1. re: TxnInMtl

                                Mmmm, frito pie! One of my good friends is from Texas and introduced me to this. She told me that when she first moved to North Carolina she'd rave about it to her friends over and over, and then finally made it for them. They took one taste and looked at her like she was crazy and said "This? This is what you've been raving about?" She gave me her recipe, and I absolutely loved it.

                                Glad you found a place that at least sort of scratches your itch.

                                1. re: LulusMom

                                  So, frito pie. What is it? Is it actually made from fritos the addictive potato-chip type thing that I've only had once - in Grand Cayman.

                                  1. re: greedygirl

                                    It is chili (meat only, no beans is Texan standard) ladled over Fritos, topped with grated cheese.

                                    ETA, Fritos are corn chips.


                                    1. re: Caitlin McGrath

                                      Sounds like heaven, but how is it different to, say, nachos?

                                      1. re: greedygirl

                                        Nachos are pretty "upscale" compared to a Fritos pie. Nachos are broiled with cheese and toppings on a permanent serving dish. A Fritos pie doesn't include that pesky broiler. Instead, the chili and other toppings are dumped into an opened bag.

                                        This is the size bag I would see at the State Fairs:

                                    2. re: greedygirl

                                      This is the best part:
                                      "Typically, it’s served in the bag—you just open up an individual-sized Frito package, ladle on the chili and dip in with your spoon."

                                      1. re: blue room

                                        This is an education! I've never seen it in a bag, but when I was young I remember seeing a Frito pie occasionally at a pot luck. It was always baked in a dish. So I ended up reading Wikipedia on Frito Pie. Looks like it's been around a long time!

                                        1. re: blue room

                                          Wow, I had no idea about the stuff being served in bags! My friend's recipe was made in a pie dish or casserole.

                                          1. re: LulusMom

                                            Oh, Frito Pie.... When I was in high school, there was a stand just outside the campus, where many of us would grab our lunch. They served... well, I don't remember, but I think hamburgers, maybe hot dogs, and (this part is certain) Frito pie. I would always get Frito pie. It also would be at the kind of concession stand you'd see at a high school football game. They'd take an individual bag of Fritos, slice it open down one of the long sides, and dump a ladle full of chlle over it, and top with onion and cheese. You eat it right out of the sliced-open bag. Heavenly, at least for a teenager. As an adult, I attempt to replicate the experience by putting some tortilla chips in the bottom of my bowl before ladling the chile in. Not the same. If you've looked at the nutritional info on a bag of Fritos, you'll understand why I don't typically serve myself the concession stand version. But for a Superbowl party? Perfect.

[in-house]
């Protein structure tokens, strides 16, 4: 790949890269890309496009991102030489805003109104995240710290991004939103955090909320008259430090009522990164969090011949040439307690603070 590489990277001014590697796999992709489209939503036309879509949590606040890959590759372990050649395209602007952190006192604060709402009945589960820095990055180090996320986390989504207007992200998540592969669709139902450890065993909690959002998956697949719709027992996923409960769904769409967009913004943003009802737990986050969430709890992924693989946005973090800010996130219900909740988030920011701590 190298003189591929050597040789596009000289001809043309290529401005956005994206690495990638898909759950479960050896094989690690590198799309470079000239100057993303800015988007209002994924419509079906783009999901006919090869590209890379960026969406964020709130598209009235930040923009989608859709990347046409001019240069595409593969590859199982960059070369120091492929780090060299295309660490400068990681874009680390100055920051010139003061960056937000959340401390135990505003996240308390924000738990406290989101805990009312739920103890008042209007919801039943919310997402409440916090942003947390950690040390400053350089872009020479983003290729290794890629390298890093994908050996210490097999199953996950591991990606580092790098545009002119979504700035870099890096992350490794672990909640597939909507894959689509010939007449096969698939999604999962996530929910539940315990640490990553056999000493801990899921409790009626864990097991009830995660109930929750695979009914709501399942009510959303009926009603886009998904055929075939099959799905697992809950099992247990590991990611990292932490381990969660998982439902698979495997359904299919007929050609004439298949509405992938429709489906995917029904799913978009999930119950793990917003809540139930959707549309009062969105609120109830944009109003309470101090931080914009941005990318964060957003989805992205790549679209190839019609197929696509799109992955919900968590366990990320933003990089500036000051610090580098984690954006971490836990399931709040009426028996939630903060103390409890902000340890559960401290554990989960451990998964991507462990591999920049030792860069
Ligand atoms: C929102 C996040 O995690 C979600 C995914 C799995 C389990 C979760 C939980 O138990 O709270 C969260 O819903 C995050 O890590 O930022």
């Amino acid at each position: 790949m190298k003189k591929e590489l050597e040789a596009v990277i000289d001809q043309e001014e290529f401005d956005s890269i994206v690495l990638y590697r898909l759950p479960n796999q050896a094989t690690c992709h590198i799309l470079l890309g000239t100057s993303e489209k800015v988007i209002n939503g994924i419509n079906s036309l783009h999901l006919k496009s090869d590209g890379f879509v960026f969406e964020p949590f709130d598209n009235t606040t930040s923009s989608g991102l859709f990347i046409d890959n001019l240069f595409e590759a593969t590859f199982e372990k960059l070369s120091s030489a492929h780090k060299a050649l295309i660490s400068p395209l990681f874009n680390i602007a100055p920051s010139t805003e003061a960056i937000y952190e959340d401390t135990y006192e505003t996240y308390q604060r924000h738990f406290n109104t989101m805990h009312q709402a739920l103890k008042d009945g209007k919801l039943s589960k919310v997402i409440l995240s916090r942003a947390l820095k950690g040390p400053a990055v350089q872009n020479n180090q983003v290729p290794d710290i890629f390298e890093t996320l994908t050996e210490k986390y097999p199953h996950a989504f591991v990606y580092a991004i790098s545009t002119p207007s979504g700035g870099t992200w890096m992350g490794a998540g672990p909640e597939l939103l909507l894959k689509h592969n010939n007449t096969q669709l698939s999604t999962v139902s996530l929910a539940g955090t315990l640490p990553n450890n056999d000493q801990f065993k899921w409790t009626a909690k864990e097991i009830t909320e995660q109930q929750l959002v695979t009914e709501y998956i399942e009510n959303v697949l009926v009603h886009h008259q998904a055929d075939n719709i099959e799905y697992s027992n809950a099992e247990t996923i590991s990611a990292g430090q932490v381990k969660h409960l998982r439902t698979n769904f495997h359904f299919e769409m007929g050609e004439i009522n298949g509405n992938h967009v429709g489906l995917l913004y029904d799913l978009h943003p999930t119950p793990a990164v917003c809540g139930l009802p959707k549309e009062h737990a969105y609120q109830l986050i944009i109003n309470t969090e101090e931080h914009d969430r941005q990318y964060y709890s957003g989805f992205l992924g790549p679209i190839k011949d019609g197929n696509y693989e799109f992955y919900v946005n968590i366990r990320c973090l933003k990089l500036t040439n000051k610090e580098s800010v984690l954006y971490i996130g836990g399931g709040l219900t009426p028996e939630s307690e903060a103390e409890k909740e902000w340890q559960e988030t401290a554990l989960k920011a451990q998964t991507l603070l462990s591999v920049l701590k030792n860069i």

2. re: MelMM

                                Mel, please, throw caution to the wind and do share your thoughts on how these dishes compare to your Texan meals. I'd love to hear your variations and suggestions. I have so many tabs in this book its ridiculous! Currently I have 11 dishes tabbed that I'd like to make this weekend so at some point between now and tomorrow morning when I go grocery shopping, I'll need to narrow that list!!

                              3. For those of us using the website as our resource, do we just guess which thread a recipe belongs in? Obviously, I wouldn't know if it is actually in the book or the page number. Just need a quick etiquette lesson.

                                1 Reply
                                1. re: smtucker

                                  Good question! Can you just put it in the thread corresponding to the type of dish? I know some of the categories won't be completely self-explanatory (Tex Mex Classics, for example), but things like fish or sauces would be easy to place. If you want to be a perfectionist about it, you can view the index with page numbers on Amazon here:
                                  But, as I understand it, not every recipe on the website is in the book. So just take your best shot!

                                2. I don't have the book, but I've looked through the index @ Amazon -- am I correct that neither the site nor the book offer Tamale Pie? I'm surprised at that.

                                  Also, I'm thinking of buying dried chiles from this place:
                                  unless somebody tells me I shouldn't...

                                  12 Replies
                                  1. re: blue room